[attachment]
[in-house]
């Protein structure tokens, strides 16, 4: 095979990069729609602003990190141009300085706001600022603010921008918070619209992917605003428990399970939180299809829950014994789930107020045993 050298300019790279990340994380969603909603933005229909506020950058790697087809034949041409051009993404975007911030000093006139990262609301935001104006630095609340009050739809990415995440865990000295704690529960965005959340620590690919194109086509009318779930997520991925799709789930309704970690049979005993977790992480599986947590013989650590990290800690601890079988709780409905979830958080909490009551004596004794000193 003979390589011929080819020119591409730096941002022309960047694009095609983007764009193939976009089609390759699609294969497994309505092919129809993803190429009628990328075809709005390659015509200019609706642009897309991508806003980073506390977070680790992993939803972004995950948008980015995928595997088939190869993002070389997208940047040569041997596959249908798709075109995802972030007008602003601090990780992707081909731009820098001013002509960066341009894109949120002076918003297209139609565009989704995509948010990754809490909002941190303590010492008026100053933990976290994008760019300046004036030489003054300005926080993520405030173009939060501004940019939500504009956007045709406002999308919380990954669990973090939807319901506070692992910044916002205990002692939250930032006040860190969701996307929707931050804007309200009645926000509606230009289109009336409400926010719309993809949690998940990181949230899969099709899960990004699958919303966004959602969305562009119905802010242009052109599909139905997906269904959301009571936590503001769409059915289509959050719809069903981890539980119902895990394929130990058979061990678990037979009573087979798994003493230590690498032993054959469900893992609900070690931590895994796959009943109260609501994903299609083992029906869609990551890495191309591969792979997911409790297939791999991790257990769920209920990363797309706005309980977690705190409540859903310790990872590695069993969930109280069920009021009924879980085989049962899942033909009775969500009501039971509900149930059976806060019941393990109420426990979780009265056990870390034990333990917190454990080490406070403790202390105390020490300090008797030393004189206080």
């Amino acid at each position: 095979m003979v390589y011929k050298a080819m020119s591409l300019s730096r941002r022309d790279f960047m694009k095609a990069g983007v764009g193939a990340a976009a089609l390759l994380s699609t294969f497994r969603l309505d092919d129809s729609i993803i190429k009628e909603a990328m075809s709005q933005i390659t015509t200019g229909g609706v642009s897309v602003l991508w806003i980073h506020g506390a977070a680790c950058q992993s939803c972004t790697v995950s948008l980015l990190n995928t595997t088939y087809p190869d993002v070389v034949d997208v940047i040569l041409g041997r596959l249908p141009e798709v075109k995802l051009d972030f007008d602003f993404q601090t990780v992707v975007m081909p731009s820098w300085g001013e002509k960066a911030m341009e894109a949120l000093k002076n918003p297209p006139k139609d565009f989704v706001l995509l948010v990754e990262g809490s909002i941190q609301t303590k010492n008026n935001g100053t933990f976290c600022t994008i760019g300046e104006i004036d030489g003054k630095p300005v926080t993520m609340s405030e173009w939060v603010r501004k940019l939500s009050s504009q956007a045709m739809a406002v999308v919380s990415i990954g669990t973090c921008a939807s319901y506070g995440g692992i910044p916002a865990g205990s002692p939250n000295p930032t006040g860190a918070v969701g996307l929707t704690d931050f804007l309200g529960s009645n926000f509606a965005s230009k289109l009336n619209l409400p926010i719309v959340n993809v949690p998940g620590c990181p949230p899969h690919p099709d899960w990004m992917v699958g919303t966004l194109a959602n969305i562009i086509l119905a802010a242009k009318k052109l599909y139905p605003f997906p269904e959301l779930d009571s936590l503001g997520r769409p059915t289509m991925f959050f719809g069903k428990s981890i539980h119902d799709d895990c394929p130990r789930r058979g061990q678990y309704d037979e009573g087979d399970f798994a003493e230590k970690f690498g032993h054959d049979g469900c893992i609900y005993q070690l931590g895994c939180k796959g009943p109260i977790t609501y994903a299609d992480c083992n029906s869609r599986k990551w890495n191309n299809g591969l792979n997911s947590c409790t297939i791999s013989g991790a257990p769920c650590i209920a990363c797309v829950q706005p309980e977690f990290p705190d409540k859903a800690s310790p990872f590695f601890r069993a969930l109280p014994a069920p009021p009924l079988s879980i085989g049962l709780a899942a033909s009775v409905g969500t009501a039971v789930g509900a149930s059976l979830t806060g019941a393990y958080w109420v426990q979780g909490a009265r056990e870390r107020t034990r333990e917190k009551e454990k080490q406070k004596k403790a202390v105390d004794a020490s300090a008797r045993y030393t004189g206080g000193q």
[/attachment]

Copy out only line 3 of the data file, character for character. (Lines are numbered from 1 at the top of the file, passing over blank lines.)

């Amino acid at each position: 095979m003979v390589y011929k050298a080819m020119s591409l300019s730096r941002r022309d790279f960047m694009k095609a990069g983007v764009g193939a990340a976009a089609l390759l994380s699609t294969f497994r969603l309505d092919d129809s729609i993803i190429k009628e909603a990328m075809s709005q933005i390659t015509t200019g229909g609706v642009s897309v602003l991508w806003i980073h506020g506390a977070a680790c950058q992993s939803c972004t790697v995950s948008l980015l990190n995928t595997t088939y087809p190869d993002v070389v034949d997208v940047i040569l041409g041997r596959l249908p141009e798709v075109k995802l051009d972030f007008d602003f993404q601090t990780v992707v975007m081909p731009s820098w300085g001013e002509k960066a911030m341009e894109a949120l000093k002076n918003p297209p006139k139609d565009f989704v706001l995509l948010v990754e990262g809490s909002i941190q609301t303590k010492n008026n935001g100053t933990f976290c600022t994008i760019g300046e104006i004036d030489g003054k630095p300005v926080t993520m609340s405030e173009w939060v603010r501004k940019l939500s009050s504009q956007a045709m739809a406002v999308v919380s990415i990954g669990t973090c921008a939807s319901y506070g995440g692992i910044p916002a865990g205990s002692p939250n000295p930032t006040g860190a918070v969701g996307l929707t704690d931050f804007l309200g529960s009645n926000f509606a965005s230009k289109l009336n619209l409400p926010i719309v959340n993809v949690p998940g620590c990181p949230p899969h690919p099709d899960w990004m992917v699958g919303t966004l194109a959602n969305i562009i086509l119905a802010a242009k009318k052109l599909y139905p605003f997906p269904e959301l779930d009571s936590l503001g997520r769409p059915t289509m991925f959050f719809g069903k428990s981890i539980h119902d799709d895990c394929p130990r789930r058979g061990q678990y309704d037979e009573g087979d399970f798994a003493e230590k970690f690498g032993h054959d049979g469900c893992i609900y005993q070690l931590g895994c939180k796959g009943p109260i977790t609501y994903a299609d992480c083992n029906s869609r599986k990551w890495n191309n299809g591969l792979n997911s947590c409790t297939i791999s013989g991790a257990p769920c650590i209920a990363c797309v829950q706005p309980e977690f990290p705190d409540k859903a800690s310790p990872f590695f601890r069993a969930l109280p014994a069920p009021p009924l079988s879980i085989g049962l709780a899942a033909s009775v409905g969500t009501a039971v789930g509900a149930s059976l979830t806060g019941a393990y958080w109420v426990q979780g909490a009265r056990e870390r107020t034990r333990e917190k009551e454990k080490q406070k004596k403790a202390v105390d004794a020490s300090a008797r045993y030393t004189g206080g000193q």